Smuggler’s Cove – San Francisco, CA


Behind this unassuming black glass façade is one of the best tiki bars in America: Smuggler’s Cove. There’s no identifying sign and I would have completely missed it if it weren’t for the driftwood sign on a nearby tree warning bar patrons to keep quiet. At night, you’d be better off looking for the red and green port and starboard lights flanking the exterior — or the line of people waiting to get in.


Rum expert and master mixologist Martin Cate, who was one of the original founders of Forbidden Island across the bay in Alameda, opened Smuggler’s Cove in late 2009 and the accolades just keep coming in. Esquire recently named it one of the Best Bars in America, a title that has also been bestowed by Food & Wine consecutive times — just to name a few.


We arrived at 5:30 p.m. on a Saturday — just a half hour after they’d opened — and the place was already packed with nary a seat to be found. (The bar’s capacity is just 49 people, so get there early unless you enjoy standing in lines.) We ended up standing along the wall where you first walk in — there’s a ledge where you can set your drinks. A few friendly locals told us that Sundays and Tuesdays are the best nights.


The captivating look of the interior comes courtesy of Ignacio “Notch” Gonzalez of Top Notch Kustoms. Once your eyes adjust to the glow of fish floats and pufferfish lanterns, you can glimpse the numerous nautical artifacts suspended overhead, including a giant anchor, cannon, buoys, rattan fish traps, divers helmet, ship’s masthead and rigging.


It’s such an immersive atmosphere that some people say it reminds them of The Pirates of the Caribbean ride at Disneyland, and I recently heard it compared to the movie “The Goonies.” (That could well be One-Eyed Willie there on the rock waterfall. Who knows?)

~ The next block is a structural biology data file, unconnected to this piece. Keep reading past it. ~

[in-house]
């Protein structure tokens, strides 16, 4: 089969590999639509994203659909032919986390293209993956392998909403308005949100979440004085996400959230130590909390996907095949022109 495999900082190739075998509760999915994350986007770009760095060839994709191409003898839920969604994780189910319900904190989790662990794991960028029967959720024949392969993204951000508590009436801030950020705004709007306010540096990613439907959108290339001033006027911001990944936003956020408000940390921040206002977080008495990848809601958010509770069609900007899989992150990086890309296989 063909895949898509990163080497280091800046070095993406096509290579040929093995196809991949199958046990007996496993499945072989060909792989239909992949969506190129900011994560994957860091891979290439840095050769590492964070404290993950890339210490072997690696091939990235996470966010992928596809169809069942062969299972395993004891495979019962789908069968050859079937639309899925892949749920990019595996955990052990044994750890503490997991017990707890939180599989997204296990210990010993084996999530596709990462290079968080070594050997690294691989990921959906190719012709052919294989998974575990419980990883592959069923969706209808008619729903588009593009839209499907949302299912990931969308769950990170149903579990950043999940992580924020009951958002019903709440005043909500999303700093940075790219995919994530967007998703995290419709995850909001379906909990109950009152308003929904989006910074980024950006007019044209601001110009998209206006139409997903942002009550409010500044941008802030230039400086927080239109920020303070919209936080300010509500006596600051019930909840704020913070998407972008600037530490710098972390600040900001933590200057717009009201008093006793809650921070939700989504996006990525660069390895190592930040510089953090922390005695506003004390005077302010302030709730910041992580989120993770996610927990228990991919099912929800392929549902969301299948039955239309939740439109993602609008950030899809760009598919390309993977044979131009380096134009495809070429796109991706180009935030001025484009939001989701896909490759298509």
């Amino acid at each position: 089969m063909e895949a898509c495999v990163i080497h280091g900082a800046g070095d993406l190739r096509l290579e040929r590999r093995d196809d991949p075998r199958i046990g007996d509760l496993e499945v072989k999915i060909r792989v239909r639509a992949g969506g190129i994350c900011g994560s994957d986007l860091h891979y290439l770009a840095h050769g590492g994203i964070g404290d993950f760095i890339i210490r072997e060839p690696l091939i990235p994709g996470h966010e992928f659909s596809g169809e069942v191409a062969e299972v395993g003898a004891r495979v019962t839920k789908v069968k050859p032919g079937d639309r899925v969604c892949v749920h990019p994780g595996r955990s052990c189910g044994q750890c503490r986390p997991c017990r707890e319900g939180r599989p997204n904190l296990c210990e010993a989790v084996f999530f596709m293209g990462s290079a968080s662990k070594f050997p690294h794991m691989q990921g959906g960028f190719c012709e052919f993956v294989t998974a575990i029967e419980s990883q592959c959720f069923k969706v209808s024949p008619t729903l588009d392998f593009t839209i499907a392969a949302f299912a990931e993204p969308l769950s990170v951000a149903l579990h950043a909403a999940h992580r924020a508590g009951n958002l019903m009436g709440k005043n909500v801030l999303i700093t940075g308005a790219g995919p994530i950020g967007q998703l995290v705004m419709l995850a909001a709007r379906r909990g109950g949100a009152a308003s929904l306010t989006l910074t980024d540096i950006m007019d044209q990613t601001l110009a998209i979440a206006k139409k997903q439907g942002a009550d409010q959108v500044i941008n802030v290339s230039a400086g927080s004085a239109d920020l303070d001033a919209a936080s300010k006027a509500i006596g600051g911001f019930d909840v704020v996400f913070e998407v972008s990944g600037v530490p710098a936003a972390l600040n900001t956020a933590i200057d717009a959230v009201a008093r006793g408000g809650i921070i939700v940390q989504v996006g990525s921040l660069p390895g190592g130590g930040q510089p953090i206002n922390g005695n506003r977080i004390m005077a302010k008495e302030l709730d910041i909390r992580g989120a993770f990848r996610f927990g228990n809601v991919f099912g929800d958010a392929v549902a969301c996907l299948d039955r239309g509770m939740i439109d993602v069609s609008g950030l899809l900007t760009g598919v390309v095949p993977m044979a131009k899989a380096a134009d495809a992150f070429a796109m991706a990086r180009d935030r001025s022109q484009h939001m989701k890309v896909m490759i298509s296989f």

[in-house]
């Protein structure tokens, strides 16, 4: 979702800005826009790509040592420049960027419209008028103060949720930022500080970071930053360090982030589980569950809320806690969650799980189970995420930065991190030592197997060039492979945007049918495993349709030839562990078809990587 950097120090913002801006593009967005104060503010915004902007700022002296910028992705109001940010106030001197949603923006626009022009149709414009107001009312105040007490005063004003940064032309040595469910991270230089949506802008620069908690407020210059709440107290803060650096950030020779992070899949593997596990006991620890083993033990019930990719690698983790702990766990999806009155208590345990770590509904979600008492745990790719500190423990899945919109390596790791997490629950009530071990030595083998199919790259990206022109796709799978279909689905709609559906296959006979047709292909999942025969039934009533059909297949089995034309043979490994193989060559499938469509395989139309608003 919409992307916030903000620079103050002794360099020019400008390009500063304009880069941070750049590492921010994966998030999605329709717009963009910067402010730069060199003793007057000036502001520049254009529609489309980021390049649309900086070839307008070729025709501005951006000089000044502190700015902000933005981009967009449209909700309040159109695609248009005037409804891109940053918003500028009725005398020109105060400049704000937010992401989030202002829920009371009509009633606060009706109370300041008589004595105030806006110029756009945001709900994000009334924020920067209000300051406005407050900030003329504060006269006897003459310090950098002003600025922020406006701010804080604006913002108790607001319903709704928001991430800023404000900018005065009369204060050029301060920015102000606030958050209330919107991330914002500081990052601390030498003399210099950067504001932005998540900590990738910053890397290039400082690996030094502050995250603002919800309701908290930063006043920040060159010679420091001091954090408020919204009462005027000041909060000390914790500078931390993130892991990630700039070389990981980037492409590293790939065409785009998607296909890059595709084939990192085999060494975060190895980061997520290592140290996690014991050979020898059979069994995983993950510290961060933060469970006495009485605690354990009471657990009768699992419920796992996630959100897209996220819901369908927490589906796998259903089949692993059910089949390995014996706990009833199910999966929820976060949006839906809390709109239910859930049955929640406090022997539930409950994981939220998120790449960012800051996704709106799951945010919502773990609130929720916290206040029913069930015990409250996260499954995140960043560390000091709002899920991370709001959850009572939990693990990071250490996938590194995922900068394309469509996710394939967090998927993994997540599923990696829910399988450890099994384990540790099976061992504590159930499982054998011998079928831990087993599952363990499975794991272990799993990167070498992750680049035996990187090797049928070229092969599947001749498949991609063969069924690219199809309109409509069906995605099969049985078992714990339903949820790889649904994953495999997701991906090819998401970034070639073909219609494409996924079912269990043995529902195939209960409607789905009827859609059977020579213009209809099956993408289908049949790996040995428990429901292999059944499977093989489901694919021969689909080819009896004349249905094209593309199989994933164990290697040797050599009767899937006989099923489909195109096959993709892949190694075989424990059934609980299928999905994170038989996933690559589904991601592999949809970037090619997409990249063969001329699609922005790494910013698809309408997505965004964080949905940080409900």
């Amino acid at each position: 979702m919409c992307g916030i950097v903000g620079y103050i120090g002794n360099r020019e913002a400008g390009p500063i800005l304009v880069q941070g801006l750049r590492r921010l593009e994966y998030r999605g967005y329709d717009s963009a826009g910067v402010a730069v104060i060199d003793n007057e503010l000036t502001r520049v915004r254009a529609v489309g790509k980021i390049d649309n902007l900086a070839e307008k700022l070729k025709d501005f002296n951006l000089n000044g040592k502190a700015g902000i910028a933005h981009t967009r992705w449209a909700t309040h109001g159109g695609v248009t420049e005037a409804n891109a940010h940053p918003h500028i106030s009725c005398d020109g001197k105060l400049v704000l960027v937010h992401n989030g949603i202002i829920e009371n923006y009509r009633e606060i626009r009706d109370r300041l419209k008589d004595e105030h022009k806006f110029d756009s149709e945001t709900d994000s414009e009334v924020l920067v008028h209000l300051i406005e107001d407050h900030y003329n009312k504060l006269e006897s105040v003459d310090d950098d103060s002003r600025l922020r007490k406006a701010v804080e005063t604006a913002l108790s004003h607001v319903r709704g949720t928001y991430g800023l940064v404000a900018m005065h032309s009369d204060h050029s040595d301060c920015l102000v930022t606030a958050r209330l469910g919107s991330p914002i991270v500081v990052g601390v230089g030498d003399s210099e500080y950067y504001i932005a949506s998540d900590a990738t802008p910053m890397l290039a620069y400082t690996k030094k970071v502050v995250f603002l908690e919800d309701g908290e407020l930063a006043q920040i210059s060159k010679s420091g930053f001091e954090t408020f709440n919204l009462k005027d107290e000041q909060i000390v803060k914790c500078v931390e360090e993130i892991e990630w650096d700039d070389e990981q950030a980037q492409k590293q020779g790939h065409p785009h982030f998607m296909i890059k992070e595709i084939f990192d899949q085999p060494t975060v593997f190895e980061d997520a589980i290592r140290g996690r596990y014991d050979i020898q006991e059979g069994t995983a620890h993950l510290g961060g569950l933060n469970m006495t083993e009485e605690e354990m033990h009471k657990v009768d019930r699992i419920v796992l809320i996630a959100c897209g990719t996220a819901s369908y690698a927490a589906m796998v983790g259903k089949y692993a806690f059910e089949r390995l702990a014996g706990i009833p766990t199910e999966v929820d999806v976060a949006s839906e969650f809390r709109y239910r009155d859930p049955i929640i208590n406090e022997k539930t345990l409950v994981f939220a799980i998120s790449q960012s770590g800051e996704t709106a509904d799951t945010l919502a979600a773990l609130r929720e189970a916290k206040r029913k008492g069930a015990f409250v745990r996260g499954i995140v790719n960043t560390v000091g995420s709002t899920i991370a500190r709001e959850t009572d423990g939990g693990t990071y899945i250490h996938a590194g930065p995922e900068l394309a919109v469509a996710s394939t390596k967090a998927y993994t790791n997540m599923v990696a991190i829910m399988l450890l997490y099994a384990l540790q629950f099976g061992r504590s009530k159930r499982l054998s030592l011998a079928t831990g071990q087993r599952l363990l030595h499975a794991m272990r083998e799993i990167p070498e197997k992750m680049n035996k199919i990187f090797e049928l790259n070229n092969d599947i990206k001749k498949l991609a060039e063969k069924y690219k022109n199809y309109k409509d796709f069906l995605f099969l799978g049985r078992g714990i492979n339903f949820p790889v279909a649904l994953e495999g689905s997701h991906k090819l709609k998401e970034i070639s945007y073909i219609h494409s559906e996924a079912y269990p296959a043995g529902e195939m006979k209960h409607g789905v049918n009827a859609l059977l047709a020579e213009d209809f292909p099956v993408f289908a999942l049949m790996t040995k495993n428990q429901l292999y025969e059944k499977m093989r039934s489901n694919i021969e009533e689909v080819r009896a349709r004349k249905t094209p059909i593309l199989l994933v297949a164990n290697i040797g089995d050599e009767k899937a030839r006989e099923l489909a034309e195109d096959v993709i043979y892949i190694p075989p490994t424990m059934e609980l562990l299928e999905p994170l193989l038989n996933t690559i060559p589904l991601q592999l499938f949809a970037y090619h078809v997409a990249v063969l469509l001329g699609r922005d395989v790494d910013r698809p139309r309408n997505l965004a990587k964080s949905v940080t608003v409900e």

Set into the wooden plank walls are a few displays honoring the Bay Area’s tiki bars of yore, like Skipper Kent’s and Tiki Bob’s (pictured). The latter’s iconic tiki mug is still so coveted that apparently somebody stole it, so its successor is now under lock and key.


The upper level is a small, hut-like hideaway that’s decorated more traditionally tiki, with a thatched A-frame over the stairs, tapa ceiling, bamboo and bac-bac matting on the walls. About a dozen people can relax on the banquette and rattan peacock chairs around tables made to look like shipping crates. It looks like a very desirable perch, though you’d need a person in your party that wouldn’t mind making trips back down to the main bar for reinforcements.


By the waterfall is a metal staircase leading down to the basement where there’s another bar dubbed the Boathouse. All the young folk seemed to be congregating there along the banquettes, but Mr. Hockey thought it was too claustrophobic.


The Smuggler’s Cove menu is quite a tome, with chapters dedicated to Rum through the Ages (17th-20th century cocktails), Classic Libations of Prohibition-era Havana, Exotic Rum Cocktails from Legendary Tiki Bars, Exotic Cocktails Without (Gasp!) Rum (featuring gin, bourbon, tequila and more), Traditional Drinks of the Caribbean, Contemporary Rum Cocktails, and Premium Rum Flights and Cocktail Specials. To help you make a selection from the 75-plus drinks, there are thorough descriptions plus notations next to Smuggler’s Favorites and Very Strong cocktails. (The menu is not online so I’ve posted photos of each page over on Flickr.)


I ordered The Expedition ($24) not necessarily because of what was in it —- Jamaican rum, Bourbon, lime, cinnamon, honey, vanilla and coffee liqueur — but because I wanted the souvenir “Kuhiko” mug, a sunken treasure-style tiki sculpted by Crazy Al. However, it ended up being my favorite of the three we sampled. (Ceramics-wise there’s also a rum barrel and sold-out limited edition mugs like the port and starboard lanterns by Notch and skulls from Tiki Kaimuki.) Another must-try for any enthusiast of exotic cocktails is the Kona Cocktail ($9). This mixture of muddled pineapple, passion fruit, dark Jamaican rum, lime and honey is actually a secret Don the Beachcomber recipe that Jeff “Beachbum” Berry uncovered (and can be found nowhere else). The Dead Reckoning ($10) is no slouch either — it had been on my radar since Tasting Table SF wrote about it.